That's a Moray!

That's a Moray!

The moray eel, according to accounts from early divers, is one of the ogres of the deep. As fish stories go, the moray's reputation is far worse than it deserves. Tales of this shy, retiring eel have labeled it an aggressive, killing, and mutilating sea monster. As it attacks a person diving or searching for seafood, the moray is reputed to take a tenacious grip on a leg or arm and to hold the victim underwater until he drowns. It is also reputed to be poisonous to eat or to be bitten by.

At present 120 known species of moray eels are living in warm seas, especially around coral reefs. They live in tropical or subtropical waters no deeper than 150 feet and are rarely seen in the open sea. They spend much time in crevices and cavities around rocks and reefs, seldom venturing out except when they are disturbed or during the night to feed. If they are sufficiently alarmed they may escape to the surface and swim with the head and forepart of their body held high above the water, looking incredibly like the familiar photographs of the fabled monster from Loch Ness.

Morays range in size from a mere six inches to over twelve feet in length and in color from somber brown to stripes, stars, and spots in many gaudy but camouflaging colors. Undoubtedly the long snakelike body has contributed to its negative reputation, and recent fiction and films have capitalized on just that fact. As it lurks under a rock or glides along with its mouth open, the moray seems to be inviting all who approach to come in for lunch. Because the moray has a small opening to the gill pouch, it needs a continuous flow of water through the mouth to breathe. Therefore its food consists of animals, dead or alive, that can be swallowed whole, and if it tried to hold a human underwater, the moray would be in danger of drowning before its prey.

According to historic records the Romans seem to have regarded the moray as an esteemed delicacy. There is a record of a single banquet given by Caesar in which at least 6,000 moray eels were eaten as the main course. They have been eaten in Mediterranean countries ever since.

As part of their bad reputation it is believed by many that the morays are venomous. During the last half century there was a report of fifty—seven people in the Mariana Islands who sat down to a meal of moray. Most of them became quite ill, with numbness, difficulty in breathing, and convulsions; several became comatose, two of whom died. With the use of morays as food near waters where they are common, this appears to be a rare misadventure. Present—day evidence compiled by skin—diving scientists clearly shows that morays will try to avoid humans, probably more anxiously than any person tries to avoid them.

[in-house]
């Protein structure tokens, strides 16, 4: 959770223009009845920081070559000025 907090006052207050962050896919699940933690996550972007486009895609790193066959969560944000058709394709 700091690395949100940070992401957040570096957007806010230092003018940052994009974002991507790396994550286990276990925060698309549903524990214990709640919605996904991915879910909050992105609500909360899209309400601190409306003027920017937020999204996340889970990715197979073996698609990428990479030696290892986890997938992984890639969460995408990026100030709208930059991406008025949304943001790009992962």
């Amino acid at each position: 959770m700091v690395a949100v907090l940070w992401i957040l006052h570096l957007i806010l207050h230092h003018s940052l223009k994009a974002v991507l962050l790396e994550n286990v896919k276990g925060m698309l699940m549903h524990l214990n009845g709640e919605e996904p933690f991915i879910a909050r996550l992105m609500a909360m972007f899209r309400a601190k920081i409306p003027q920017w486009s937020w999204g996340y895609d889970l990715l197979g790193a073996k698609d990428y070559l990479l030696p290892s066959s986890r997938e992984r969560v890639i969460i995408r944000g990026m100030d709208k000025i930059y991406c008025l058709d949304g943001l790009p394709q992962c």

Not surprisingly, when cornered or speared, a moray eel will lunge and bite in a tremendous effort to escape. There are authentic records of severe wounds resulting from encounters with this fish. In attacking, the moray's behavior seems to resemble that of a venomous snake, for it rears its head and the front part of the body and strikes down. These movements undoubtedly reminded early divers of a striking snake. The idea that a moray's bite is poisonous probably emerges from its striking—snake pose, along with the fact that, after sinking its razor—sharp teeth into any fleshy morsel, the moray tends to hold on. Wounds from its bite are severe because infection can easily result. But there are no poison glands to supply their teeth, so tenacity is their most damaging threat.

However, make no bones about it, there have been cases of people being attacked by morays that were not provoked. But scientists almost without exception believe this occurs only during breeding season. Sexual excitement apparently drives them into a frenzy. When the Kon Tiki raft was wrecked on an atoll in the Pacific, its crew was chased from the lagoon by morays. The scientific members of the Royal Indian Marine Survey ship Investigator had a similar experience on the Betrapar Atoll in the Indian Ocean in 1902. On that occasion it was noted that the eels were breeding.

There is a growing suspicion that many sea serpent stories are founded on the sightings of commonplace objects seen at unusual angles at various times and places. One could be the moray eel. When disturbed, the moray will sometimes swim at the surface with the forepart of the body and head held high above the water. A twelve—foot moray with its bizarre coloring, swimming in this manner with the front end of the dorsal fin looking like a mane, would approximate the conventional picture of a sea serpent!

A special trick of the moray is to throw its body into a knot, letting the knot travel forward to or backward from the head. This is a useful strategy that allows the moray to free itself from certain capture. A scientist recently observed an octopus grab a moray about the head. By throwing itself into a movable knot it slipped its body back through the loop to force the octopus's tentacles off its head. When a moray eel is hooked on a line, it will try to free itself in the same manner. And somehow, in so doing, the eel actually climbs the line, tail first.

This maneuver can have terrifying results, as demonstrated by a recorded incident off Palm Beach, Florida. Here three fishermen in a relatively small boat were enjoying an afternoon of fishing until one of them hooked a twelve—foot moray eel. In trying to escape via the knot route, the fish climbed the line. The three men were paralyzed with fear as the gigantic moray came writhing aboard their boat tail first! Without hesitation all three fishermen jumped overboard!

From the book: 
Our Fascinating Earth